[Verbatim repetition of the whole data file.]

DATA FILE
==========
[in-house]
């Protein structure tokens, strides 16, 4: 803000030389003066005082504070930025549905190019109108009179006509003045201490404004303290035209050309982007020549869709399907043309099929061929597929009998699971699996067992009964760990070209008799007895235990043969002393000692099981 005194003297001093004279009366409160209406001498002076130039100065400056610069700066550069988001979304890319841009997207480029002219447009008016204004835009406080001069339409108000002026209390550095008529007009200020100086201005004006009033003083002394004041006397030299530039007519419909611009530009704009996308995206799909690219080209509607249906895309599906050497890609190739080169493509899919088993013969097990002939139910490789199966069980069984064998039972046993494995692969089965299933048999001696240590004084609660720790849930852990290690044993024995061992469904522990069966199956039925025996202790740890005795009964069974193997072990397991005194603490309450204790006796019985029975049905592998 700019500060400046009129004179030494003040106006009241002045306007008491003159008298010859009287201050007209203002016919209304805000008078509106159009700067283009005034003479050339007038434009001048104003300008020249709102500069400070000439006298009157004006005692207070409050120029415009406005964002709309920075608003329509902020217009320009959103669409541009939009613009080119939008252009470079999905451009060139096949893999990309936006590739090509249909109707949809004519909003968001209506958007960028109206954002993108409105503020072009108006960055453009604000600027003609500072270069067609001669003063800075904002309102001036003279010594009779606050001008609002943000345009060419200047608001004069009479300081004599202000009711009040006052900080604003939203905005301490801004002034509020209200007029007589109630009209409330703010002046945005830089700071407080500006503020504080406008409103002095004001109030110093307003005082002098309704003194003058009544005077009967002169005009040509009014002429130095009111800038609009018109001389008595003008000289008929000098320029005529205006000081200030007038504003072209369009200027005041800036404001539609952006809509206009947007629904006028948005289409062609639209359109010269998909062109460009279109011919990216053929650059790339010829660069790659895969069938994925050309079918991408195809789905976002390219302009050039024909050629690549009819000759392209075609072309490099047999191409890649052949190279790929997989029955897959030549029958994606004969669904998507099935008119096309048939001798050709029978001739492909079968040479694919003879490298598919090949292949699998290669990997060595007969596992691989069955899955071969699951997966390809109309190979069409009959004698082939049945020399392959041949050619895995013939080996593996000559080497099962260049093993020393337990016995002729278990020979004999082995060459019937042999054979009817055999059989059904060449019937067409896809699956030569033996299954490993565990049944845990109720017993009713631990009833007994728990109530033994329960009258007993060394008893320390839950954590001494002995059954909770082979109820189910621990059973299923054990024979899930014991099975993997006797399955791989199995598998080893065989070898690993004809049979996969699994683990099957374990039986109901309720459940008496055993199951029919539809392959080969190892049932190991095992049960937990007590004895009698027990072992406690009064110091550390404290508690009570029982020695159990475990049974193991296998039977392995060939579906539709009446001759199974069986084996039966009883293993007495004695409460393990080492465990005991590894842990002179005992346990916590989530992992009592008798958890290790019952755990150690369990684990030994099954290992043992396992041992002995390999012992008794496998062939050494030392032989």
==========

[in-house]
């Protein structure tokens, strides 16, 4: 803000030389003066005082504070930025549905190019109108009179006509003045201490404004303290035209050309982007020549869709399907043309099929061929597929009998699971699996067992009964760990070209008799007895235990043969002393000692099981 005194003297001093004279009366409160209406001498002076130039100065400056610069700066550069988001979304890319841009997207480029002219447009008016204004835009406080001069339409108000002026209390550095008529007009200020100086201005004006009033003083002394004041006397030299530039007519419909611009530009704009996308995206799909690219080209509607249906895309599906050497890609190739080169493509899919088993013969097990002939139910490789199966069980069984064998039972046993494995692969089965299933048999001696240590004084609660720790849930852990290690044993024995061992469904522990069966199956039925025996202790740890005795009964069974193997072990397991005194603490309450204790006796019985029975049905592998 700019500060400046009129004179030494003040106006009241002045306007008491003159008298010859009287201050007209203002016919209304805000008078509106159009700067283009005034003479050339007038434009001048104003300008020249709102500069400070000439006298009157004006005692207070409050120029415009406005964002709309920075608003329509902020217009320009959103669409541009939009613009080119939008252009470079999905451009060139096949893999990309936006590739090509249909109707949809004519909003968001209506958007960028109206954002993108409105503020072009108006960055453009604000600027003609500072270069067609001669003063800075904002309102001036003279010594009779606050001008609002943000345009060419200047608001004069009479300081004599202000009711009040006052900080604003939203905005301490801004002034509020209200007029007589109630009209409330703010002046945005830089700071407080500006503020504080406008409103002095004001109030110093307003005082002098309704003194003058009544005077009967002169005009040509009014002429130095009111800038609009018109001389008595003008000289008929000098320029005529205006000081200030007038504003072209369009200027005041800036404001539609952006809509206009947007629904006028948005289409062609639209359109010269998909062109460009279109011919990216053929650059790339010829660069790659895969069938994925050309079918991408195809789905976002390219302009050039024909050629690549009819000759392209075609072309490099047999191409890649052949190279790929997989029955897959030549029958994606004969669904998507099935008119096309048939001798050709029978001739492909079968040479694919003879490298598919090949292949699998290669990997060595007969596992691989069955899955071969699951997966390809109309190979069409009959004698082939049945020399392959041949050619895995013939080996593996000559080497099962260049093993020393337990016995002729278990020979004999082995060459019937042999054979009817055999059989059904060449019937067409896809699956030569033996299954490993565990049944845990109720017993009713631990009833007994728990109530033994329960009258007993060394008893320390839950954590001494002995059954909770082979109820189910621990059973299923054990024979899930014991099975993997006797399955791989199995598998080893065989070898690993004809049979996969699994683990099957374990039986109901309720459940008496055993199951029919539809392959080969190892049932190991095992049960937990007590004895009698027990072992406690009064110091550390404290508690009570029982020695159990475990049974193991296998039977392995060939579906539709009446001759199974069986084996039966009883293993007495004695409460393990080492465990005991590894842990002179005992346990916590989530992992009592008798958890290790019952755990150690369990684990030994099954290992043992396992041992002995390999012992008794496998062939050494030392032989």